Blue Jays 2023 arbitration deadline agreements

TORONTO — The Blue Jays have avoided arbitration with 11 of their 12 eligible players — including a significant raise for Vladimir Guerrero Jr. — but were not able to come to an agreement with Bo Bichette at this time.

Guerrero and the club settled at a salary of $14.5 million for the 2023 season, a bump from the $7.9 million he earned this past year. The 23-year-old hit .274 with an .818 OPS, making his second All-Star Game and earning his first career Gold Glove Award at first base. With two more trips through arbitration for Guerrero, who won’t be a free agent until after the ’25 season, that number will rightfully continue to climb.

Bichette, on the other hand, can still continue to negotiate his 2023 salary in the coming weeks. If the Blue Jays and Bichette’s camp cannot come to an agreement, though, his case will head to an arbitration hearing prior to the season, where a panel will hear cases from each side and select the salary put forth by one or the other. Bichette was projected by Cot’s Baseball Contracts to earn $5.75 million in arbitration.

Given that the young core is getting more expensive as the club spends big in free agency, these salary numbers carry great weight in Toronto’s bigger financial picture. There were no major surprises among the 11 who agreed to terms, however, with the group’s overall total coming in close to external projection models.

Blue Jays agreements reached by Friday’s deadline:

1B Vladimir Guerrero Jr.: $14,500,000
RHP Jordan Romano: $4,537,500
C Danny Jansen: $3,500,000
RHP Adam Cimber: $3,150,000
OF Daulton Varsho: $3,050,000
UTIL Cavan Biggio: $2,800,000
2 B Santiago Espinal: $2,100,000
LHP Tim Mayza: $2,100,000
RHP Trevor Richards: $1,500,000
RHP Eric Swanson: $1,250,000
RHP Trent Thornton: $1,000,000

Among the top earners in these pre-arbitration settlements is Romano, the Canadian star coming off a 36-save season with a 2.11 ERA and 73 strikeouts over 64 innings. The right-hander’s uncanny ability to work out of jams and pitch with runners on base has made him one of the American League’s top relievers over the past three seasons, and at 29, he has three years of team control remaining.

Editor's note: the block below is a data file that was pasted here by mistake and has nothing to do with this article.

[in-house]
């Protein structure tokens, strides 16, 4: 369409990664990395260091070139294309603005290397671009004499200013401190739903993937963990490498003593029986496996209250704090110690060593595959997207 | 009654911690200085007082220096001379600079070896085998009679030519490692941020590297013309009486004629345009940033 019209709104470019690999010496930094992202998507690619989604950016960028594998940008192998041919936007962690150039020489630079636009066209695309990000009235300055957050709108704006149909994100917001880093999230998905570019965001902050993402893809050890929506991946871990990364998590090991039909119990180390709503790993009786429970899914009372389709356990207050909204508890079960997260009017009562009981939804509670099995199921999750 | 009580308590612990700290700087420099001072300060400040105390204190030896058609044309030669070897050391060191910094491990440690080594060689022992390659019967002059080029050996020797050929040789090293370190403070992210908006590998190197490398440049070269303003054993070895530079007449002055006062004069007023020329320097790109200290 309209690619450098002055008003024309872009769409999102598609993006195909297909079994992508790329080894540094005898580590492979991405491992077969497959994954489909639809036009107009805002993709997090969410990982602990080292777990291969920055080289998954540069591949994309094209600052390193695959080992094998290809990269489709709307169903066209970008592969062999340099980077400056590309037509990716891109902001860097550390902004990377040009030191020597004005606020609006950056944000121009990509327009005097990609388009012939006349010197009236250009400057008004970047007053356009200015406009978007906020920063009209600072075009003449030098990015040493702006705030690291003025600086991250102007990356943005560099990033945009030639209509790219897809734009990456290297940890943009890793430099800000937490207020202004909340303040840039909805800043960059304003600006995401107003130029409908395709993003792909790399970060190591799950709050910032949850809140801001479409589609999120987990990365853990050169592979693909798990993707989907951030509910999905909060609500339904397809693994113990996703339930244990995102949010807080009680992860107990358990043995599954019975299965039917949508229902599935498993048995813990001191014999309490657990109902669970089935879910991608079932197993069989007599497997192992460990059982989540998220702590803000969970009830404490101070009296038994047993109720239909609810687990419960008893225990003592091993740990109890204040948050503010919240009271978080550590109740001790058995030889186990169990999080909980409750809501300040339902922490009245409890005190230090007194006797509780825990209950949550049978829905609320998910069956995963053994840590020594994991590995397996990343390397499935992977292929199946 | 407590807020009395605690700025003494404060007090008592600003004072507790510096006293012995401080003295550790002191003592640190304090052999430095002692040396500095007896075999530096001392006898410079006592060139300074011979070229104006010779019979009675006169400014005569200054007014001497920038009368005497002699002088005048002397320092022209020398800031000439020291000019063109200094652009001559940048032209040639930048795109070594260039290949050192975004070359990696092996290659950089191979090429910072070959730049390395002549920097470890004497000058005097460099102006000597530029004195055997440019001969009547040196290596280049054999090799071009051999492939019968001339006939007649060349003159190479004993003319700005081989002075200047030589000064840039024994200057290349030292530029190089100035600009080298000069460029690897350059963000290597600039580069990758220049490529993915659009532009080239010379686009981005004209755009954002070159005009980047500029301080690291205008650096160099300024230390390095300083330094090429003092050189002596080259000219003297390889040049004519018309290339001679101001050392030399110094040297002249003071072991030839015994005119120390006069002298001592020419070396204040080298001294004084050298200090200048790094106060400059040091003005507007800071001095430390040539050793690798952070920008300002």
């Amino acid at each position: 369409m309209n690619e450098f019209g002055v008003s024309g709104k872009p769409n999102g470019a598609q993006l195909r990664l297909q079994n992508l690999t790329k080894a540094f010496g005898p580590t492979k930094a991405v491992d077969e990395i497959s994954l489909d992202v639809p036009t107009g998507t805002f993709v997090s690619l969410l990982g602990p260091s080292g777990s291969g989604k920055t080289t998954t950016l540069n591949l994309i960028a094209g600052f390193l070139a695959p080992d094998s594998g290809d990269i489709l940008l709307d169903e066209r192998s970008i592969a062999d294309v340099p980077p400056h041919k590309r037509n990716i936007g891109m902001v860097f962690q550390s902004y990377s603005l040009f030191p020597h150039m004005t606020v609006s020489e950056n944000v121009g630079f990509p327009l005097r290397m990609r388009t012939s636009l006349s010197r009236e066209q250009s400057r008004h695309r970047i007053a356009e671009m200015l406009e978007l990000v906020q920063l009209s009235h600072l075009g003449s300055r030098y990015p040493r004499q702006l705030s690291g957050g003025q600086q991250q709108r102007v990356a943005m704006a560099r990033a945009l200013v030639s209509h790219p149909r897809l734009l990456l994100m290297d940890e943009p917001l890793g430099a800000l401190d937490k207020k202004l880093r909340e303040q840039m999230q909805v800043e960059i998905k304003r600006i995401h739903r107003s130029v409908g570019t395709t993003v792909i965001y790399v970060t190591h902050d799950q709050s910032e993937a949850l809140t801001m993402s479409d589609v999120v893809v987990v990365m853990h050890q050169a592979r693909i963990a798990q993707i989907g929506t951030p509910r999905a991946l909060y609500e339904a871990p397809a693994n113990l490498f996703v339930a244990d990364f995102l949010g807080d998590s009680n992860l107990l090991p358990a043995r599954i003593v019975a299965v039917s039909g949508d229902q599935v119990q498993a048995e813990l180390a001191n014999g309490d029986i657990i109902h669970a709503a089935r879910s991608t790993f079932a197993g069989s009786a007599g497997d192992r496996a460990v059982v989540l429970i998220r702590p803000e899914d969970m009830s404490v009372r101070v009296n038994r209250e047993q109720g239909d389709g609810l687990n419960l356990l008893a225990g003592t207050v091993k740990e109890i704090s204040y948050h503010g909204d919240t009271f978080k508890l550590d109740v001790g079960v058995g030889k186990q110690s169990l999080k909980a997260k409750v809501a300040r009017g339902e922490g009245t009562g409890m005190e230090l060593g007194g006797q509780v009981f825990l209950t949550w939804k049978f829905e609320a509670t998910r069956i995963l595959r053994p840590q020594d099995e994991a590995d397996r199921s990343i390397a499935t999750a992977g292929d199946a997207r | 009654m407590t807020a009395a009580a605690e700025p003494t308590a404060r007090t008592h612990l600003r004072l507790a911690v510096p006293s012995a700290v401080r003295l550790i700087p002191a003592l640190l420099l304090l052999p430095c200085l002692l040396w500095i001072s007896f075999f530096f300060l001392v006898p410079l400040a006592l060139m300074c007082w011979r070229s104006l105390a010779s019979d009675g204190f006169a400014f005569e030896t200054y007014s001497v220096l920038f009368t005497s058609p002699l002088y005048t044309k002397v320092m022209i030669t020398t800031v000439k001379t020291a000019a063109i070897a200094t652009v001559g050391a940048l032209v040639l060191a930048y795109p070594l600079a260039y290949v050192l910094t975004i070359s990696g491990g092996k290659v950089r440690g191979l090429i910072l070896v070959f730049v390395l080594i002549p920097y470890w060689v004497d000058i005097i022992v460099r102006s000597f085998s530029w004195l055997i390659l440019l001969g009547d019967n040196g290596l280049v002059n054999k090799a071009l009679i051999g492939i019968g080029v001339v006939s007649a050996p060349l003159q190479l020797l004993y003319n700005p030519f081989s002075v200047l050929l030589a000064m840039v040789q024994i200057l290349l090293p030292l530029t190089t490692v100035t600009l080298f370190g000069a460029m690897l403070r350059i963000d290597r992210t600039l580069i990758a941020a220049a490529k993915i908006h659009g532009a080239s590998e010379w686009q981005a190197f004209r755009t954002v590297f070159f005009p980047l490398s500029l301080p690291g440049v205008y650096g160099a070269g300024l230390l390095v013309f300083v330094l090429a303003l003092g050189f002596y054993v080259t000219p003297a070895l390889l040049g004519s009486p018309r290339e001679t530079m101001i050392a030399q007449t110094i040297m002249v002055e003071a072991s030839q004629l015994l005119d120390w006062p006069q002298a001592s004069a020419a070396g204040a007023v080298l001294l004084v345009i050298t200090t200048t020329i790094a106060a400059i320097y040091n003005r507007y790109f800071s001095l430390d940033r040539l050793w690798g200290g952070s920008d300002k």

Jansen, still just 27, has been in the organization for a decade and is entering another big year as Alejandro Kirk’s tag-team partner behind the plate. Last season, Jansen hit .260 with 15 home runs and an .855 OPS over 72 games, and with just two years of team control remaining and a very strong reputation throughout the organization, there’s a case to be made for exploring an extension over the next 12 months.

For Varsho, this is his first piece of official contract business with the Blue Jays since coming over in a December trade with the D-backs for former No. 1 prospect Gabriel Moreno and outfielder Lourdes Gurriel Jr. At $3.05 million with three years of club control to go beyond the 2023 season, his number will continue to climb along with the young core that he’s now a part of.

On the infield, Espinal and Biggio will be part of the second-base rotation along with Whit Merrifield. Espinal, a 2022 All-Star, hit .267 with a .692 OPS last season while playing some strong defense, and should continue to see time at third and shortstop. Biggio, whom the Blue Jays are optimistic about in ’23, should also see some time in the corner outfields.

Down in the bullpen, Cimber earned every dollar of this salary bump as the AL leader in appearances last season, with 77. The workhorse, submarining right-hander posted a 2.80 ERA with low walk and home run rates, making him a safe reliever to roll out in nearly any situation. Swanson, who came over from the Mariners for Teoscar Hernández, is coming off a season with a 1.68 ERA and his elite potential should slot him in as the primary setup man ahead of Romano.

Mayza should also return to his role in the seventh and eighth inning after operating as the bullpen’s only lefty for much of the 2022 season, posting a 3.14 ERA. Richards is looking for a rebound this year after posting a 5.34 ERA, but his strikeout rate (11.5 K/9) and a strong changeup point to improve his numbers. Thornton, who was up and down from Triple-A through ’22, will compete for a bullpen spot and could serve again as off-roster depth capable of throwing multiple innings.

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